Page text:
With only four episodes under its belt, “Marvel’s Agent Carter” continues to make waves in the superhero film swimming pool. As the first female-led live-action property of the Marvel Studios era, Carter has drawn a lot of attention to the media giant’s portrayal of women on screen. In light of recent revelations in “The Blitzkrieg Button”, it looks as if “Agent Carter” might even go so far as to explore the roots of one of the Marvel Cinematic Universe‘s most formidable female fighters.
In my last article, I took an in-depth look at Black Widow and the way her fighting style reflects her character. For Gamora, we don’t have as far a departure from Black Widow as one might think, considering “Guardians of the Galaxy” takes place some thousands of lightyears away from Earth. Below, we’ll explore how Gamora, the Mad Titan Thanos’ favorite daughter, stacks up with her own shady past and extensive combat training.
With only one film under her belt (so far), Gamora provides less fodder for analysis, but her role in “Guardians of the Galaxy” is just as important nonetheless. Like Black Widow, she is the only woman on her team, and is just as talented. Plus, she has a few power ups that help her out along the way. Additionally, she, too, is probably one of the only members of the team with extensive training — to be an assassin, at least.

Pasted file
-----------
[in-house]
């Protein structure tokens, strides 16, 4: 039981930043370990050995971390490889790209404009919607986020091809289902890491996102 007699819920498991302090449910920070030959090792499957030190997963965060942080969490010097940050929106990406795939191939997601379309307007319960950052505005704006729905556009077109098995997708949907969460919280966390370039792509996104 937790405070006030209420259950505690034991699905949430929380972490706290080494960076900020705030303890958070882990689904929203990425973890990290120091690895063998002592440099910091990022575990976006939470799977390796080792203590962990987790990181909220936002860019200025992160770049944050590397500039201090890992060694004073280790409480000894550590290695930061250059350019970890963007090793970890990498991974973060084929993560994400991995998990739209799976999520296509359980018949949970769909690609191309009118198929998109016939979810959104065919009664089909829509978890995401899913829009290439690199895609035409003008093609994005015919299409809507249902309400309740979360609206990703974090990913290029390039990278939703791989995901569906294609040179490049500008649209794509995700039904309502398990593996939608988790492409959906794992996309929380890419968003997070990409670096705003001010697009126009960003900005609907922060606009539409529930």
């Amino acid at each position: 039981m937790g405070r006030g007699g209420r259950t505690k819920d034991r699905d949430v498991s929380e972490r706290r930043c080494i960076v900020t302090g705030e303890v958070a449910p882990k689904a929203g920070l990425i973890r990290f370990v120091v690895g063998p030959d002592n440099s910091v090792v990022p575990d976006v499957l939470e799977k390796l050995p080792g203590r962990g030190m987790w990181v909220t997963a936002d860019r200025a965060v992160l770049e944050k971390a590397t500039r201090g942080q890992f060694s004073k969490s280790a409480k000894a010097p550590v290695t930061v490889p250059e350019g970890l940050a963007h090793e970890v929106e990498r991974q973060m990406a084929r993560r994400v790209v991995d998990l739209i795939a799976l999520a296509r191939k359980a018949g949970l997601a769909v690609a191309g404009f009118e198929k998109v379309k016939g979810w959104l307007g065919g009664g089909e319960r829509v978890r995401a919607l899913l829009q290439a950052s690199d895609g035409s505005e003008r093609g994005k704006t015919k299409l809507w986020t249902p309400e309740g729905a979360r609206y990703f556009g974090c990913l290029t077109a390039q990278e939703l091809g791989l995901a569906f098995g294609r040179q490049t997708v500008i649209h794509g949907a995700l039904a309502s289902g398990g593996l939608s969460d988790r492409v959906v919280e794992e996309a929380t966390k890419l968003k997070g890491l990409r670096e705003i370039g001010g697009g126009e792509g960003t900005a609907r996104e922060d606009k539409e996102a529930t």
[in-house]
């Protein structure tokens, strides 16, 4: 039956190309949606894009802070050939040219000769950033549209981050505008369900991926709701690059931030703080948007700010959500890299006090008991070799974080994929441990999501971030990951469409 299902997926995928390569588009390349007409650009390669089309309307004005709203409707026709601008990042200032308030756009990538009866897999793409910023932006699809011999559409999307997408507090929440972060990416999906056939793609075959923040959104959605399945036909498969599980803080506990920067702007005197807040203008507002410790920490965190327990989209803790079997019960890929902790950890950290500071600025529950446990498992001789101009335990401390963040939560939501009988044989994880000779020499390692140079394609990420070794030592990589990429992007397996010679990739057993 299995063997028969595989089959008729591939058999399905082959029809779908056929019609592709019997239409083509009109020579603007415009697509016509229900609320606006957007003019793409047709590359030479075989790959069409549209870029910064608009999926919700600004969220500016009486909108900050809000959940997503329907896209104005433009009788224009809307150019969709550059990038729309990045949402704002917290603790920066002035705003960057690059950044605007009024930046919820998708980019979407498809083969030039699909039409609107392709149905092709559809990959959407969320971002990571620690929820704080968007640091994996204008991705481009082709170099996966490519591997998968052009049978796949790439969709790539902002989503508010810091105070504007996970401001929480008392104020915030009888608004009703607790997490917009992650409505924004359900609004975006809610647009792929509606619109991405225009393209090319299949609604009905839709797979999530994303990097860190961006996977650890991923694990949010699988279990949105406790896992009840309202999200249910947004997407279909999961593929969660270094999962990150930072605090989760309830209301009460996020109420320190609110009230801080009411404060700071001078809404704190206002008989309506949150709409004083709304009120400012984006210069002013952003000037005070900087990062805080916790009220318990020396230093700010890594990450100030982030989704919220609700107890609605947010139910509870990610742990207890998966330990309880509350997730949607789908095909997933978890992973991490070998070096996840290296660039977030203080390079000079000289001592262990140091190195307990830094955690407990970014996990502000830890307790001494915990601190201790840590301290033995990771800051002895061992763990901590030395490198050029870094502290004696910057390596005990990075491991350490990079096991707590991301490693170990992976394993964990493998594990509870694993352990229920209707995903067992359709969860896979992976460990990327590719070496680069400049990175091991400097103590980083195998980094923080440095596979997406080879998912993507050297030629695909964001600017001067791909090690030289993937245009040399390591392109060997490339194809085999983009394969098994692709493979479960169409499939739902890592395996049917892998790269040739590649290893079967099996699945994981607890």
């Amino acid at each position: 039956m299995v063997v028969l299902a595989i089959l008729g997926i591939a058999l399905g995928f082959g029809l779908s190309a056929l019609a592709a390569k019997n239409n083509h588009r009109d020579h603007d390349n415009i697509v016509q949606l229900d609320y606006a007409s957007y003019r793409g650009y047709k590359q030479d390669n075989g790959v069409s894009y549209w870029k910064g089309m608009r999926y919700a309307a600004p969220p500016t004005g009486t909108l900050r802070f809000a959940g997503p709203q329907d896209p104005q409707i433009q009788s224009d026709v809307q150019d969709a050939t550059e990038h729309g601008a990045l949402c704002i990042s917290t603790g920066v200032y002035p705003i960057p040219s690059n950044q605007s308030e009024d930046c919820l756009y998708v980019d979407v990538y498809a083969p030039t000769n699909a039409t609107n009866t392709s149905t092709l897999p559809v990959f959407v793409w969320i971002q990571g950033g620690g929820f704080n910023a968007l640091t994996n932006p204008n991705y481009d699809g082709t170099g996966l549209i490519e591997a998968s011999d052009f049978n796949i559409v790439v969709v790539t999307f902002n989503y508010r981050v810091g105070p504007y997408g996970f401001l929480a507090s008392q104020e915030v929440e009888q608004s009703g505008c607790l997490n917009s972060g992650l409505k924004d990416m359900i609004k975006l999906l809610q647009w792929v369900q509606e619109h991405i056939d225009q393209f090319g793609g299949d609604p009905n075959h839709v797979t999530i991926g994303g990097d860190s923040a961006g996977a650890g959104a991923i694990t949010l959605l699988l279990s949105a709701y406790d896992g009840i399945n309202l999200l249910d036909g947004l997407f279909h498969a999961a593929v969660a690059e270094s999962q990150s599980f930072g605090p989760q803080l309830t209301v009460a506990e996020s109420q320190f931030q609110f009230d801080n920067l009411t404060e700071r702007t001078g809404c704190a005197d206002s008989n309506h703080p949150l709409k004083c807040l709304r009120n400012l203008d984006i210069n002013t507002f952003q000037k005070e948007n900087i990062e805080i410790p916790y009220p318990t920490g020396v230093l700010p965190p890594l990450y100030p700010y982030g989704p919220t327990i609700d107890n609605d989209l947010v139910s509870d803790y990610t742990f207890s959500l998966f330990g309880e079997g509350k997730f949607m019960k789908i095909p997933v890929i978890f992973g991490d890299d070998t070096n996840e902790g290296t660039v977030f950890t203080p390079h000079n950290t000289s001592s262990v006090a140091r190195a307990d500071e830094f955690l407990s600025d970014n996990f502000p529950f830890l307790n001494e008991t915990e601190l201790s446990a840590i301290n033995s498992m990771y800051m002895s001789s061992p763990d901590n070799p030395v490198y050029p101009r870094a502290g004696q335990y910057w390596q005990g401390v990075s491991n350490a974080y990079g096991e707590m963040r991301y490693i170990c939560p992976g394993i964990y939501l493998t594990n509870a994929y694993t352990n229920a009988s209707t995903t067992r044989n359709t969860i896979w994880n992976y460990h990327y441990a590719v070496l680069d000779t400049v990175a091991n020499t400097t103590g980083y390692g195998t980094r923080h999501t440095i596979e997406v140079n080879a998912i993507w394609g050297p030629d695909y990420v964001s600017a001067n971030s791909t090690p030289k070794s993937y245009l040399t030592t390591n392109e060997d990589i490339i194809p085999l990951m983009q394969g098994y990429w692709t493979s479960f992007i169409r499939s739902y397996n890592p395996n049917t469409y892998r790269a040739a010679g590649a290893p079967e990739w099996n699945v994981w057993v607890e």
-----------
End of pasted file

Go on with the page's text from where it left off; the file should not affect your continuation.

Let’s make one thing clear: of all the female protagonists in this discussion, Gamora is the only one with explicit “super” powers. Though Black Widow has extended longevity and enhanced durability in the comics, her movie counterpart has no such advantages. Gamora, on the other hand, has cybernetic enhancements, at least according to her rap sheet. Hers don’t have the same outwardly-visible nature as Nebula’s, but they are just as effective, giving her augmented strength, increased durability and the ability to leap long distances. With this, she is able to bounce between catwalks in the prison sequence and maintain a grip on Nebula’s weapon during the final fight without lasting injuries or decreased stamina.
However, Gamora is much more than her abilities. Her confrontation with Nebula, for instance, speaks to her resolve and the depth of her caring for her sister. No matter how hard Nebula drives at her, no matter how irate she becomes, Gamora refuses to fight back with anything more than self defense and kind words. When Nebula plunges off the Dark Aster’s side, Gamora even reaches to help her up before Nebula decides to let go and drop off instead. After this physically and emotionally exhausting endeavor, Gamora returns immediately to her task without a moment’s hesitation, allowing her team entry into Ronan’s chamber.